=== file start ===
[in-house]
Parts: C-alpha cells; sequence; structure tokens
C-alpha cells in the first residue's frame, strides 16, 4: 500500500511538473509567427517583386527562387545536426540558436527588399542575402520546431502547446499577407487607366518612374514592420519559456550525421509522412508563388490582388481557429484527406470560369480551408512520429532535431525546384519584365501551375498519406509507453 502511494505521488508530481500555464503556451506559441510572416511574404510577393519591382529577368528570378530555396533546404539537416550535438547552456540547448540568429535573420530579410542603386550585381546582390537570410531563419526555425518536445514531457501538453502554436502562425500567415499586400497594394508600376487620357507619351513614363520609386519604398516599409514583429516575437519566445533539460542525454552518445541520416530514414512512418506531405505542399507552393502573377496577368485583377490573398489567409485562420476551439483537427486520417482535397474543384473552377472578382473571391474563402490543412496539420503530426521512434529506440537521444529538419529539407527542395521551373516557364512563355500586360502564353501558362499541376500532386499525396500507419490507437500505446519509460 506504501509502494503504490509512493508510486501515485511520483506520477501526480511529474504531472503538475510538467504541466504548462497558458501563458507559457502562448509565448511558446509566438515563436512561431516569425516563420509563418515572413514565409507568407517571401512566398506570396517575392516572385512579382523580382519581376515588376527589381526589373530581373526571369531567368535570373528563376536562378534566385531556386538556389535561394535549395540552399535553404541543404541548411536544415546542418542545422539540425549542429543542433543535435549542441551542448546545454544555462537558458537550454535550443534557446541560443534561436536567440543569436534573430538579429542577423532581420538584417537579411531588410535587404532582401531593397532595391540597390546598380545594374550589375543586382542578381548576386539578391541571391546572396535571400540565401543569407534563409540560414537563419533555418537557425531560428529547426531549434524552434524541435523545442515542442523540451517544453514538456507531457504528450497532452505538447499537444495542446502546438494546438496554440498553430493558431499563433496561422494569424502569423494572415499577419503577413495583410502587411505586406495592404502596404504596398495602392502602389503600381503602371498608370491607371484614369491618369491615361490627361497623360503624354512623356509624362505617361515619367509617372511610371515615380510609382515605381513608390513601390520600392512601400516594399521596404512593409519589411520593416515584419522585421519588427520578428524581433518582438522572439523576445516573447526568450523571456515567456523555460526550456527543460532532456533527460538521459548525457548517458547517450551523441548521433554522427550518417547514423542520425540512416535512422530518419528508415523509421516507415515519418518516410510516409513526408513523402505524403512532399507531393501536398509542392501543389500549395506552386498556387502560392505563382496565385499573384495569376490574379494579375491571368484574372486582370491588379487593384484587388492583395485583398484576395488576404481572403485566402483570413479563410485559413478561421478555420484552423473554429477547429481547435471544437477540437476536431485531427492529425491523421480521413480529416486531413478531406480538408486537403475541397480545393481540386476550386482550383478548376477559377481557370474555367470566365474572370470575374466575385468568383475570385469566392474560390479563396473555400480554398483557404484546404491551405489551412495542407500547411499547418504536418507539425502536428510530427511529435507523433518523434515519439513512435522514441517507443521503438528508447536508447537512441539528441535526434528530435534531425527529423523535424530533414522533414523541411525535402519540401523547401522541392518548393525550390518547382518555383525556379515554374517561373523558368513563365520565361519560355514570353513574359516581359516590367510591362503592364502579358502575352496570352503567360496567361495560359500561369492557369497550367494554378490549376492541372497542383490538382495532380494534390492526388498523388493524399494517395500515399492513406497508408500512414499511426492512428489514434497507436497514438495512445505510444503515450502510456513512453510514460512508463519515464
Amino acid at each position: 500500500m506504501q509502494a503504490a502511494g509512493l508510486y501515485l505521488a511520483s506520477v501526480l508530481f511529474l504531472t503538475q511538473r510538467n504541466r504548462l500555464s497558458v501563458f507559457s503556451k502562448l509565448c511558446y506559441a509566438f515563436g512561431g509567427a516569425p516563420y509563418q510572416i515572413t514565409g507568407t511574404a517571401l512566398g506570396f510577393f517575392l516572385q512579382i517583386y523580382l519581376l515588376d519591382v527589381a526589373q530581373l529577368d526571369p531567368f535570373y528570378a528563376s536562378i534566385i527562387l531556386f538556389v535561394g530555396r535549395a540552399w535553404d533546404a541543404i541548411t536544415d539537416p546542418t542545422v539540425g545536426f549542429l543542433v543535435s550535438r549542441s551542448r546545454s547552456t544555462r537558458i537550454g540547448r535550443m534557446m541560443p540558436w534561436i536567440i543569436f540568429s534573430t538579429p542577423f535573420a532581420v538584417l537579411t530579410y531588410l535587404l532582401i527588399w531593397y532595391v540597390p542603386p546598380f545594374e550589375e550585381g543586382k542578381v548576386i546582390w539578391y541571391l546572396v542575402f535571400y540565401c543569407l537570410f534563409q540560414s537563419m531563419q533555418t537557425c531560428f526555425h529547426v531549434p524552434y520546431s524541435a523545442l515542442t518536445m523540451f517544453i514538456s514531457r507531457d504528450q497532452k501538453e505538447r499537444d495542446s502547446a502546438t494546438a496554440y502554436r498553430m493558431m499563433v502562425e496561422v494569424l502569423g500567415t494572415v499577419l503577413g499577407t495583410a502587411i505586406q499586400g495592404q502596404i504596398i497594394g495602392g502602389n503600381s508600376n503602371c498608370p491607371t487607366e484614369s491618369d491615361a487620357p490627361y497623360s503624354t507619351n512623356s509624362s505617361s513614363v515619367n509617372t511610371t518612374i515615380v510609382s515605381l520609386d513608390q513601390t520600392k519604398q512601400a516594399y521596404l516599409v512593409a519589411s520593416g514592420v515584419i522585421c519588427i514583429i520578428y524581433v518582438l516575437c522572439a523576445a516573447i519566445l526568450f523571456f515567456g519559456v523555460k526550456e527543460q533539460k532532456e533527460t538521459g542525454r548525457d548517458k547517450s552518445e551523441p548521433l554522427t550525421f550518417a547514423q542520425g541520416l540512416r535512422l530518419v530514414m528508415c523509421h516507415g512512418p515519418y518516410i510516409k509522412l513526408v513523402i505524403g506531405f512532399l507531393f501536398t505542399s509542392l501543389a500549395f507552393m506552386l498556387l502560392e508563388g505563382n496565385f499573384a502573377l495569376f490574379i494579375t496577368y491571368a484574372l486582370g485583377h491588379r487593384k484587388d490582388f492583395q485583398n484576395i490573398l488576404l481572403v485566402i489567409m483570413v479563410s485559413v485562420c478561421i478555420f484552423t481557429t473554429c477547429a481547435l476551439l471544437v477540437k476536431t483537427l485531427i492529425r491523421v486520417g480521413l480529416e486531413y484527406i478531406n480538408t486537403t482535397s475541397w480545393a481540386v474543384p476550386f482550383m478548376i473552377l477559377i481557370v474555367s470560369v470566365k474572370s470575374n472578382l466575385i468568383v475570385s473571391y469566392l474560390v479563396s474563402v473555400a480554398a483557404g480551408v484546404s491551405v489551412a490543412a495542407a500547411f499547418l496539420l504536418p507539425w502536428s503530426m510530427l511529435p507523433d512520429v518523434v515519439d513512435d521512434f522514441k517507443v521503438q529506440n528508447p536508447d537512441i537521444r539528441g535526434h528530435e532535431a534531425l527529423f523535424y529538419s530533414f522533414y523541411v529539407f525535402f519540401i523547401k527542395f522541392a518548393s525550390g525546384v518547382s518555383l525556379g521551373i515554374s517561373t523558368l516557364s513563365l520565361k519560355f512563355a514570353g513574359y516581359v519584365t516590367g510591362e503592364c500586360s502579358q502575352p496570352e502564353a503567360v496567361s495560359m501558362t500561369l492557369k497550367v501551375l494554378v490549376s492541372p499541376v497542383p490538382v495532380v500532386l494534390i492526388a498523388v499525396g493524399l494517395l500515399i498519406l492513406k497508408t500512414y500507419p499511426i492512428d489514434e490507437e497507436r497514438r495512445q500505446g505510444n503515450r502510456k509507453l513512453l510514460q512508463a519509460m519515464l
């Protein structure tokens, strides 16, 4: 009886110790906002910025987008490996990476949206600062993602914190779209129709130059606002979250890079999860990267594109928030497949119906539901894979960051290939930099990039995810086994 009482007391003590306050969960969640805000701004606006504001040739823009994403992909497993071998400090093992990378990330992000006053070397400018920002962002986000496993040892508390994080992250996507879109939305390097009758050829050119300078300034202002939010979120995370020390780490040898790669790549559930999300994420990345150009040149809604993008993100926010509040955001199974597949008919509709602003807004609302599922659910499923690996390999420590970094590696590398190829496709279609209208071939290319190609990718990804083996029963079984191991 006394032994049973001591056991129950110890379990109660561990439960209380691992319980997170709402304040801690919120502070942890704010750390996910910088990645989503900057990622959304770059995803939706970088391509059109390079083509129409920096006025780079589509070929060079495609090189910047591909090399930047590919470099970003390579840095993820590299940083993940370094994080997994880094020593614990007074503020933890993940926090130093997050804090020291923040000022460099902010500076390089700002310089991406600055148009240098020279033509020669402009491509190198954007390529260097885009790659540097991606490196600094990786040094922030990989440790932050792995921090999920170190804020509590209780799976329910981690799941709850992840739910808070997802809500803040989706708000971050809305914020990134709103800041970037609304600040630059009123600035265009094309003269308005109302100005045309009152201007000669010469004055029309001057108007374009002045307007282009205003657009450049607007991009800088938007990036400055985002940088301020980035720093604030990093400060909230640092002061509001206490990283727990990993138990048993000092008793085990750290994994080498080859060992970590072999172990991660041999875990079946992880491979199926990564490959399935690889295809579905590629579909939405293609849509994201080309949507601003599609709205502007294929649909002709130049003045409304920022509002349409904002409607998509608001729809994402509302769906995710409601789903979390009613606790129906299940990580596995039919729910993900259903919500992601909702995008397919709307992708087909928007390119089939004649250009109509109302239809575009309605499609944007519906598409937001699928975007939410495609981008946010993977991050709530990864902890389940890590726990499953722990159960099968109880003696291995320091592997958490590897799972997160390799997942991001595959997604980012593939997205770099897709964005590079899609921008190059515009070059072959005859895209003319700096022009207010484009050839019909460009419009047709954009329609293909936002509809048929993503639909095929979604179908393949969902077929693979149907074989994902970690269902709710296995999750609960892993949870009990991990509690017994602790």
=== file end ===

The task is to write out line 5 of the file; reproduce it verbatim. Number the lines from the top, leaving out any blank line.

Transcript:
């Protein structure tokens, strides 16, 4: 009886110790906002910025987008490996990476949206600062993602914190779209129709130059606002979250890079999860990267594109928030497949119906539901894979960051290939930099990039995810086994 009482007391003590306050969960969640805000701004606006504001040739823009994403992909497993071998400090093992990378990330992000006053070397400018920002962002986000496993040892508390994080992250996507879109939305390097009758050829050119300078300034202002939010979120995370020390780490040898790669790549559930999300994420990345150009040149809604993008993100926010509040955001199974597949008919509709602003807004609302599922659910499923690996390999420590970094590696590398190829496709279609209208071939290319190609990718990804083996029963079984191991 006394032994049973001591056991129950110890379990109660561990439960209380691992319980997170709402304040801690919120502070942890704010750390996910910088990645989503900057990622959304770059995803939706970088391509059109390079083509129409920096006025780079589509070929060079495609090189910047591909090399930047590919470099970003390579840095993820590299940083993940370094994080997994880094020593614990007074503020933890993940926090130093997050804090020291923040000022460099902010500076390089700002310089991406600055148009240098020279033509020669402009491509190198954007390529260097885009790659540097991606490196600094990786040094922030990989440790932050792995921090999920170190804020509590209780799976329910981690799941709850992840739910808070997802809500803040989706708000971050809305914020990134709103800041970037609304600040630059009123600035265009094309003269308005109302100005045309009152201007000669010469004055029309001057108007374009002045307007282009205003657009450049607007991009800088938007990036400055985002940088301020980035720093604030990093400060909230640092002061509001206490990283727990990993138990048993000092008793085990750290994994080498080859060992970590072999172990991660041999875990079946992880491979199926990564490959399935690889295809579905590629579909939405293609849509994201080309949507601003599609709205502007294929649909002709130049003045409304920022509002349409904002409607998509608001729809994402509302769906995710409601789903979390009613606790129906299940990580596995039919729910993900259903919500992601909702995008397919709307992708087909928007390119089939004649250009109509109302239809575009309605499609944007519906598409937001699928975007939410495609981008946010993977991050709530990864902890389940890590726990499953722990159960099968109880003696291995320091592997958490590897799972997160390799997942991001595959997604980012593939997205770099897709964005590079899609921008190059515009070059072959005859895209003319700096022009207010484009050839019909460009419009047709954009329609293909936002509809048929993503639909095929979604179908393949969902077929693979149907074989994902970690269902709710296995999750609960892993949870009990991990509690017994602790």